The countdown to the Le Mans 24 Hours in June is on following the first World Endurance Championship round of 2019 earlier this month.
Inevitably, Toyota won the inaugural Sebring 1000 Miles, run a day before the Florida circuit’s traditional 12 Hours for US IMSA sports cars, because these days the Japanese giant is only racing itself in the top LMP1 hybrid prototype class. WEC has become a sad shadow of what it was when Toyota faced Porsche and Audi between 2015 and 2017.
Still, Le Mans always remains a draw, and this year will feature the additional story thread of which of the two Toyota crews will be crowned 2018/19 ‘super season’ World Endurance champions. Will Fernando Alonso (partnered, lest we forget, by Kazuki Nakajima and Sébastien Buemi) clinch his first world crown since his back-to-back F1 titles in 2005-06? The trio head the way after victory at Sebring.
Bigger, more fundamental questions remain about the future of the Le Mans 24 Hours itself. In less than 18 months’ time, regulation changes are due for the WEC (the series straddles two calendar years and runs from September to Le Mans the following June) that will herald a new hypercar era. The trouble is, Le Mans’ rules maker, the Automobile Club de l’Ouest, is tying itself in knots over how those rules should be presented for 2020/21.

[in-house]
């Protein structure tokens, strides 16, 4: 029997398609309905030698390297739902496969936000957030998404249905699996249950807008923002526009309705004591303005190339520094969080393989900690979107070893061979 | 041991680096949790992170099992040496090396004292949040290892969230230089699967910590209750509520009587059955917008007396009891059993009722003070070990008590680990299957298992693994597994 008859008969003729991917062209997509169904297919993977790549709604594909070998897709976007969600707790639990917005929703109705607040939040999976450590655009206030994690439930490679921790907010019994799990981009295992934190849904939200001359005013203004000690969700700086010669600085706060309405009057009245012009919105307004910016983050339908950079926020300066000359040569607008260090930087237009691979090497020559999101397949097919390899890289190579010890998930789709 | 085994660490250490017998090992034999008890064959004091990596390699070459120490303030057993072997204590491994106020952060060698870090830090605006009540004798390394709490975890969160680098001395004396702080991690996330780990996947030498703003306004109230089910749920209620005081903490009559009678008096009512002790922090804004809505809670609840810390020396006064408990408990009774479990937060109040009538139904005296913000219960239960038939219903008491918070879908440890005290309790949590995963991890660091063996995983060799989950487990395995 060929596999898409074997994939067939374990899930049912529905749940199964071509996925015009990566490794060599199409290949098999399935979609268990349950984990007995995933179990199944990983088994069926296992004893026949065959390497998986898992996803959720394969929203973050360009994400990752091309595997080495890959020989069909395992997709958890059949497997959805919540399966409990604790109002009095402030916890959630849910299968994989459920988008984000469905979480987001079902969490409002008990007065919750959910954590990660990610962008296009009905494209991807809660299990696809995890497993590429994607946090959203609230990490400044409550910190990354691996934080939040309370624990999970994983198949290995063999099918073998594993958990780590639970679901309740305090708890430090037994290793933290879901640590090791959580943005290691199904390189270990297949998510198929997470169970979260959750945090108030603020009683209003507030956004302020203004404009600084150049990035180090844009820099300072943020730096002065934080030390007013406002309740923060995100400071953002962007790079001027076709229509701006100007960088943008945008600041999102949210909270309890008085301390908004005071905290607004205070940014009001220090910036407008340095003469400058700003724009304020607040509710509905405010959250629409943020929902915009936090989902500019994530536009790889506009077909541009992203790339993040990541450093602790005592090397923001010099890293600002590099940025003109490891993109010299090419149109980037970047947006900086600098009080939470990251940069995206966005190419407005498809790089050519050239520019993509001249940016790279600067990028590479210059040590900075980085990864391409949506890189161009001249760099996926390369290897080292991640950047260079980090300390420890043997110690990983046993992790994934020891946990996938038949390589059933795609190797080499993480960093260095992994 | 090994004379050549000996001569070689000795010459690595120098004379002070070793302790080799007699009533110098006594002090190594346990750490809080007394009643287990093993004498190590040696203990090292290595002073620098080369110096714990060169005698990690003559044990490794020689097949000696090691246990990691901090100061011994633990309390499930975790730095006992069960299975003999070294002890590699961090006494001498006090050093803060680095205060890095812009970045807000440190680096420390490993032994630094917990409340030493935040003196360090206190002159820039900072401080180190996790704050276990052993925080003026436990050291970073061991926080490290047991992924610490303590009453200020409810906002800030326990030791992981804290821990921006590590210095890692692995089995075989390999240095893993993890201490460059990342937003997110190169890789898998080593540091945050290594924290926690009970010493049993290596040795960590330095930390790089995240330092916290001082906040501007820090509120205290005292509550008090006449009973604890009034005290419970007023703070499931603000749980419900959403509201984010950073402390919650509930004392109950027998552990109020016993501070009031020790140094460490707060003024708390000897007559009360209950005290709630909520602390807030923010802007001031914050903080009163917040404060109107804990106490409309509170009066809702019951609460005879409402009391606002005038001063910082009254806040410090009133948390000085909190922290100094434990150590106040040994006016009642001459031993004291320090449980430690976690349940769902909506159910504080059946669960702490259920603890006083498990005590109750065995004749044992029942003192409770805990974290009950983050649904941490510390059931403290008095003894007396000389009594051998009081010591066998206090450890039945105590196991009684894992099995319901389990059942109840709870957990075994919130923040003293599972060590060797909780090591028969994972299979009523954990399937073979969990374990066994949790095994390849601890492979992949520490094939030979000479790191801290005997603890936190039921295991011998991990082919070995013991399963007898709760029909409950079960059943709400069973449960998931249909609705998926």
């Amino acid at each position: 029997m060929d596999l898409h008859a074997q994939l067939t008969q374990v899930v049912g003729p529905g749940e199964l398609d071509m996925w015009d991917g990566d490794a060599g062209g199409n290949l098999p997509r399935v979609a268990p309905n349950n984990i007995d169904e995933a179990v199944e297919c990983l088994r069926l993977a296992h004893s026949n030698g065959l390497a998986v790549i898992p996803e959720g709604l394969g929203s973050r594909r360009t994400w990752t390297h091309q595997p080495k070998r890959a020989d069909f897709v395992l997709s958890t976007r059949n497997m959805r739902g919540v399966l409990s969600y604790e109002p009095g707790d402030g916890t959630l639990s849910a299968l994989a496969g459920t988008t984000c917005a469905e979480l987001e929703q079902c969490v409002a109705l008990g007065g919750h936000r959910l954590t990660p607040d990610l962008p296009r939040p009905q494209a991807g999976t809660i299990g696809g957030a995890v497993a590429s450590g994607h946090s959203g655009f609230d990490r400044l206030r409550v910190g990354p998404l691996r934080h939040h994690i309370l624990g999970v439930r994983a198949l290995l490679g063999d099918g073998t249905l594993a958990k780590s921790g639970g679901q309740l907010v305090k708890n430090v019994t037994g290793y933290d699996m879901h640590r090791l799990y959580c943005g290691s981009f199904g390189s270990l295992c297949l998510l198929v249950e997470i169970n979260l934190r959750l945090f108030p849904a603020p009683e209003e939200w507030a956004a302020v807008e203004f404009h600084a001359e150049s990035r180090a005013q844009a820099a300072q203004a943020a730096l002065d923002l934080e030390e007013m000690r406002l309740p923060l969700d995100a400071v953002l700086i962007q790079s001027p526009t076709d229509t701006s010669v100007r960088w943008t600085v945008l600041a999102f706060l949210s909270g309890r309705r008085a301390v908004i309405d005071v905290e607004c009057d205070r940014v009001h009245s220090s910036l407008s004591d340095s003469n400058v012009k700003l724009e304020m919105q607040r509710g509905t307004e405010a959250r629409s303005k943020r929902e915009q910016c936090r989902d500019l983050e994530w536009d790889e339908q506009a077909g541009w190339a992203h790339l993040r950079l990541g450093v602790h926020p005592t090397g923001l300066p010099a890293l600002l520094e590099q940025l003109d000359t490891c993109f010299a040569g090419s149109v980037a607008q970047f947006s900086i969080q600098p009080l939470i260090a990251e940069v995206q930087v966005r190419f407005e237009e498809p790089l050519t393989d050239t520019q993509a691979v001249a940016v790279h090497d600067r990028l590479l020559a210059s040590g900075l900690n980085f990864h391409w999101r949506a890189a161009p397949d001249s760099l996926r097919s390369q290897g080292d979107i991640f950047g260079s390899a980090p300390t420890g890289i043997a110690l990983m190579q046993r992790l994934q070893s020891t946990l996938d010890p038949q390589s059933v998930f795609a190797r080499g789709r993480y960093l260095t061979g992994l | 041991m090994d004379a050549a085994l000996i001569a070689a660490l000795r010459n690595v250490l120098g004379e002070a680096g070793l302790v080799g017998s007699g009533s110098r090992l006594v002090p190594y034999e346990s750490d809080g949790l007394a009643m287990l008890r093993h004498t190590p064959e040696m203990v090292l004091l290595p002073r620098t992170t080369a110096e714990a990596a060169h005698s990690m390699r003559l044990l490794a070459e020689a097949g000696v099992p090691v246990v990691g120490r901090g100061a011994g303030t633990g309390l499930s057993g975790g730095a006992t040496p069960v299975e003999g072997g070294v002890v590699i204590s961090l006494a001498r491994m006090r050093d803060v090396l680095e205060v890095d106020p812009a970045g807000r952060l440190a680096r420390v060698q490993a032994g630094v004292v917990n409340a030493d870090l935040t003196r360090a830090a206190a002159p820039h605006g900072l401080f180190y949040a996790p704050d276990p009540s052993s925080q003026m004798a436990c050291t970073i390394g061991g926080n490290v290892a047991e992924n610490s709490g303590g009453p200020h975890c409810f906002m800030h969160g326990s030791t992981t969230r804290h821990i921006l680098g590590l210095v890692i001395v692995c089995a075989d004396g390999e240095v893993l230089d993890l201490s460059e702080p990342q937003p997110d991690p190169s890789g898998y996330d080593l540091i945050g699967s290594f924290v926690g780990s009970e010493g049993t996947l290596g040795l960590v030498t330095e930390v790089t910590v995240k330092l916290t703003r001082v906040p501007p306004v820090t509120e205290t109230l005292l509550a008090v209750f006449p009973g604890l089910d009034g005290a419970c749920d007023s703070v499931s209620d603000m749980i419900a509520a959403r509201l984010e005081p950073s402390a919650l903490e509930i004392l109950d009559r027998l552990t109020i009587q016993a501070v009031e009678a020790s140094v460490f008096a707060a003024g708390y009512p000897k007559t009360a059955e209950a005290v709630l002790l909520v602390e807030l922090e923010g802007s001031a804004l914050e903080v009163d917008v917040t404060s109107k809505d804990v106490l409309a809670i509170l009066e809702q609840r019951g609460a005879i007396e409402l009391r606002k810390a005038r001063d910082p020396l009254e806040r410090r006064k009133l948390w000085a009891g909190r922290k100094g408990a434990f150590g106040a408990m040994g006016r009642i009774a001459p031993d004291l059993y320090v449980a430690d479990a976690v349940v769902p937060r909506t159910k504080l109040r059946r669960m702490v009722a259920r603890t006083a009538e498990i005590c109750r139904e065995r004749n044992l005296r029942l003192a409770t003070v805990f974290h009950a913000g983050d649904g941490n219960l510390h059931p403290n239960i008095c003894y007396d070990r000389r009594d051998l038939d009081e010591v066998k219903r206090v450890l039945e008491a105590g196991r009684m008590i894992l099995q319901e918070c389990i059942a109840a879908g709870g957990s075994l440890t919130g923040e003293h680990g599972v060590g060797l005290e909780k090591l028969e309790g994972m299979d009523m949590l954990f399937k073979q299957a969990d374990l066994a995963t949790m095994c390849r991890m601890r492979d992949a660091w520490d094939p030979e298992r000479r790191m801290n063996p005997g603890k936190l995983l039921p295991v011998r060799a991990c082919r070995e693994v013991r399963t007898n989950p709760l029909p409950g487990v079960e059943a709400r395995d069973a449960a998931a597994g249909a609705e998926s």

The original idea, signed off last December, was for another pure-bred prototype category, but in hypercar form. To race the exotic road cars as they appear in the pages of Autocar would require artificial equality – Balance of Performance, as it is known – to allow cars of varying concept to race each other competitively. But these rules are clever, mandating maximum downforce and minimum drag figures, plus strict limits on engine power and weight distribution, thereby avoiding a need for BoP. The ACO also reckons it can limit running costs to just £17 million for a two-car team. That’s a snip at this level.